Dehumanizing and totally disrespectful
to you and your children.
If you were to go over and start
touching and examining their children,
I'm sure it would be viewed as an attack on their beings.
Some Mixed race people have been treated like objects
of amusement and wonder because they don't reflect
the established images that society is accustom too.
People always want to fill in the dots and bring
closure to their suspicions by asking questions and
comparing the parent or parents to the Mixed child.
Even when they find out the truth most
still are not satisfied with the results,
and may still stare and debate the issue.
In some cases the Mixed race child have been
treated like an outcast simply by being difference
and made to fill these emotions by cruel people.
The Mixed race child must never feel that they are wrong
or unacceptable, for if they do it... could lead them into
a maze of social problems for the rest of their lives
Actually their is no problem Mixed race
people and children are not the problem.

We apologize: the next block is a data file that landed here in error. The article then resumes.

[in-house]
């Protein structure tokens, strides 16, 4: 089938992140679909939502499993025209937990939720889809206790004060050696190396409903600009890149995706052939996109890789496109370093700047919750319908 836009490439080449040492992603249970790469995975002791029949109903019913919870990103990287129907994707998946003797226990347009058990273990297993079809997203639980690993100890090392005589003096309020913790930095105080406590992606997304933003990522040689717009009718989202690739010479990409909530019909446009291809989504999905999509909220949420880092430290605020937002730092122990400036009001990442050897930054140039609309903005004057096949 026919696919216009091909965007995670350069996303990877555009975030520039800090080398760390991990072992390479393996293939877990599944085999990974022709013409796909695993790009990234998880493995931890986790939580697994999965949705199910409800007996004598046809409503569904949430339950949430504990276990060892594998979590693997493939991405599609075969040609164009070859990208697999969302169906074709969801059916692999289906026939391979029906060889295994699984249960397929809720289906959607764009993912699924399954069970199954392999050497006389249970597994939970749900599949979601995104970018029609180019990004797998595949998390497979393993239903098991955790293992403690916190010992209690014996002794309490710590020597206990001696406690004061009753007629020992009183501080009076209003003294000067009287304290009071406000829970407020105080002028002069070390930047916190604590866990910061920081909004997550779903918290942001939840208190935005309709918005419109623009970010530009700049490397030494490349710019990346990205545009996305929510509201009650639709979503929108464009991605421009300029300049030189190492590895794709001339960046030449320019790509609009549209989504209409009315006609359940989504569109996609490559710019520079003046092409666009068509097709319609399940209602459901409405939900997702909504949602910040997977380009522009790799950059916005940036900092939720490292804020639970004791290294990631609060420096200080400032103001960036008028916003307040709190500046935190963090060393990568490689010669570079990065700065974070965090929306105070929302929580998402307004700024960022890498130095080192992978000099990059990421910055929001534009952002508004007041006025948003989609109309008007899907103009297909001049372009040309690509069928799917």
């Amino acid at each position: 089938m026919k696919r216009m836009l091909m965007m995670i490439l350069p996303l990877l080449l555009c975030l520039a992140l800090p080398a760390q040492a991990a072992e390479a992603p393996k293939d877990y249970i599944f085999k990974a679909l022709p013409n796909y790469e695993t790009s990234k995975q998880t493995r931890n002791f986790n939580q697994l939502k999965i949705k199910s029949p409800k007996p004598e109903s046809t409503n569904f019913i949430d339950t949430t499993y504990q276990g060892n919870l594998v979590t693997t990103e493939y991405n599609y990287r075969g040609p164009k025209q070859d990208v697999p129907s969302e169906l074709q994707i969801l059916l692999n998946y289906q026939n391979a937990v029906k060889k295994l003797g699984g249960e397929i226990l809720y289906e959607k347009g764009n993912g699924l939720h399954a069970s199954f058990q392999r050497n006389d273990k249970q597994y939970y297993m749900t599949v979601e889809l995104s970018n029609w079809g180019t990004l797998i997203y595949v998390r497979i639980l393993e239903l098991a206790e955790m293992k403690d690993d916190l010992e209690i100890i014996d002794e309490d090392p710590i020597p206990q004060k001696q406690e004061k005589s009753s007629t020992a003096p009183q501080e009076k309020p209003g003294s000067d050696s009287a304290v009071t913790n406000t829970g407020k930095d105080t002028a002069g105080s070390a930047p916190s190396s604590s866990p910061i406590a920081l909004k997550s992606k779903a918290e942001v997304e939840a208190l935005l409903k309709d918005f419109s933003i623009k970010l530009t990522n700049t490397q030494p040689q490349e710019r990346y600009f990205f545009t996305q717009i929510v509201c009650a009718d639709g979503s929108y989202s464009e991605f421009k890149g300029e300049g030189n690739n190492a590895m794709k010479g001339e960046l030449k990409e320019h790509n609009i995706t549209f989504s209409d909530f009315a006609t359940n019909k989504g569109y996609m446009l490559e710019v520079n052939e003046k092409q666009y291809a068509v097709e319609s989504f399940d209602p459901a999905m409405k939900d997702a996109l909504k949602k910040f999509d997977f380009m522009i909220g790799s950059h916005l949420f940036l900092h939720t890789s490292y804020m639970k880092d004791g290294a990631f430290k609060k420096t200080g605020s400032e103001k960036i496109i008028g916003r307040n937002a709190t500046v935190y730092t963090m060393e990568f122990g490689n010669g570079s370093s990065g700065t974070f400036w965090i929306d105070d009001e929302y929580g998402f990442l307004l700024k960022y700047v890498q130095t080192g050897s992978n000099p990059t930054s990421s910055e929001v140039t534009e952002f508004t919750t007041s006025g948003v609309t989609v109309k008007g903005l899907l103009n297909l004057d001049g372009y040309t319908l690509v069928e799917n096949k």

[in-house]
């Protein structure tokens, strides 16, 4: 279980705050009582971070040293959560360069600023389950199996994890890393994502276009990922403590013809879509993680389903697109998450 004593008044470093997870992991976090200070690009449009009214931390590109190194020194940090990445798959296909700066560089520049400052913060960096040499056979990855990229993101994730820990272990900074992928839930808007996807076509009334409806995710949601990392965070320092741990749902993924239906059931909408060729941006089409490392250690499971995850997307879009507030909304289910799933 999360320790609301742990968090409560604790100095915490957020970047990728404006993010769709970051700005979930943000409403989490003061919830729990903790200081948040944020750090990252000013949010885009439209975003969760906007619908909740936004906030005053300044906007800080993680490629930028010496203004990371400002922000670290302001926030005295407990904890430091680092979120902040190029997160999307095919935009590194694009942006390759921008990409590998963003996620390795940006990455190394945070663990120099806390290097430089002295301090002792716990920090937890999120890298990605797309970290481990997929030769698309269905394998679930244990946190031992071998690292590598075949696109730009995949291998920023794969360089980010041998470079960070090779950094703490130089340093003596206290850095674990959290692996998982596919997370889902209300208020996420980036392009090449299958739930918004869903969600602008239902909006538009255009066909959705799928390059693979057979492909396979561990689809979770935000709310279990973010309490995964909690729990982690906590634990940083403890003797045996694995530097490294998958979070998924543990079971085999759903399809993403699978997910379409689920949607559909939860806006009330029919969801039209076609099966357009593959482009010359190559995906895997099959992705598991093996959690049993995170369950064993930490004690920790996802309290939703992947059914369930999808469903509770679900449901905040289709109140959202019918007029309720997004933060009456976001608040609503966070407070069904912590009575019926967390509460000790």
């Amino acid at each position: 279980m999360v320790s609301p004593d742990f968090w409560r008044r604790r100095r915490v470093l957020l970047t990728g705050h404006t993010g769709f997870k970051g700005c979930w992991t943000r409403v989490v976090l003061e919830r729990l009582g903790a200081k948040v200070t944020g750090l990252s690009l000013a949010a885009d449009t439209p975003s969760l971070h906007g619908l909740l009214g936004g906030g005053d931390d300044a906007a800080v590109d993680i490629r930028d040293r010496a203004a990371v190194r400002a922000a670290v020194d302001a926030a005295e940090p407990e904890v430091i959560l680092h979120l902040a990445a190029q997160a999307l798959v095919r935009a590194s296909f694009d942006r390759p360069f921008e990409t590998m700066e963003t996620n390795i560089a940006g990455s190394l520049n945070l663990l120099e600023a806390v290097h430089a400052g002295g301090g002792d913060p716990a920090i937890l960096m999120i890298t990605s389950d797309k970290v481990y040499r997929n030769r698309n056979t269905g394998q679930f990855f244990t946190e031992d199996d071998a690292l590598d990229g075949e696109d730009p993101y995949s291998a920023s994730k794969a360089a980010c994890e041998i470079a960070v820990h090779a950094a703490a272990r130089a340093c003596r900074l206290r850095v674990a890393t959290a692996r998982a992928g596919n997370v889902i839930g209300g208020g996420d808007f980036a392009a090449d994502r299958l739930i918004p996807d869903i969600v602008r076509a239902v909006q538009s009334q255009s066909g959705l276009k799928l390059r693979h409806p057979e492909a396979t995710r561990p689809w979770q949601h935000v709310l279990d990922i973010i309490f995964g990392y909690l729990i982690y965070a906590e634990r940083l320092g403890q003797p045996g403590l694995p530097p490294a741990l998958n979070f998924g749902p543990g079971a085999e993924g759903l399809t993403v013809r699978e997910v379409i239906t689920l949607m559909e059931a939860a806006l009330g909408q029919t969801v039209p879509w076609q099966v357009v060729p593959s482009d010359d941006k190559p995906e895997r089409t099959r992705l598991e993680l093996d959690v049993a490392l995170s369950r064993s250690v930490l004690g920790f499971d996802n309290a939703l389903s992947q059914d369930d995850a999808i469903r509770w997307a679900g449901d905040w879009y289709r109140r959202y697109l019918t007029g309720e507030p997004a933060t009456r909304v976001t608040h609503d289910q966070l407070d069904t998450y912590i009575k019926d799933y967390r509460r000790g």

The problem is the problem makers
that still co exist with them.
ashley smith <ashley717717@> wrote:
Thank you, Nicole!
I've been watching the threads and haven't
said much, but, it seems a lot of us are
taking offense when there is none meant.
We seem to be sometimes very touchy
because we have a problem being Mixed.
I've gone through everything mentioned here.
People aggressively walking up to check my son's
ears or fingernails,or whatever, and asking nosy
questions. We are not obligated to answer them.
I learned to establish a boundary, and
say to such an aggressive stranger,
"Please get your hands off of my son.
We don't know you, and consider it intrusive.
They do back off.
The same for nosy questions.
We don't have to cop a big attitude.
We can try to distinguish whether it is
an opportunity to educate someone,
or whether the person is offensive.
We can then decide how much info to give, if any.
We can decline calmly, with something like,
"Excuse me, but I don't know you, and prefer not
to discuss our personal information with you."
To the question of, "Is he yours?"
A simple answer of "yes" with an expression then
that indicates the discussion is over usually works.
Some people do have boundary issues, like lack
of them, and we can calmly and clearly let people
know where our boundaries are and keep them firm.
I used to also be touchy, and was at Indian
powwows where people would walk up
and ask all kind of ignorant questions.
I used to cop and attitude, but then
an elder medicine man told me not
to do that, and to act more like an
ambassador, giving people general
educational information in a patient way.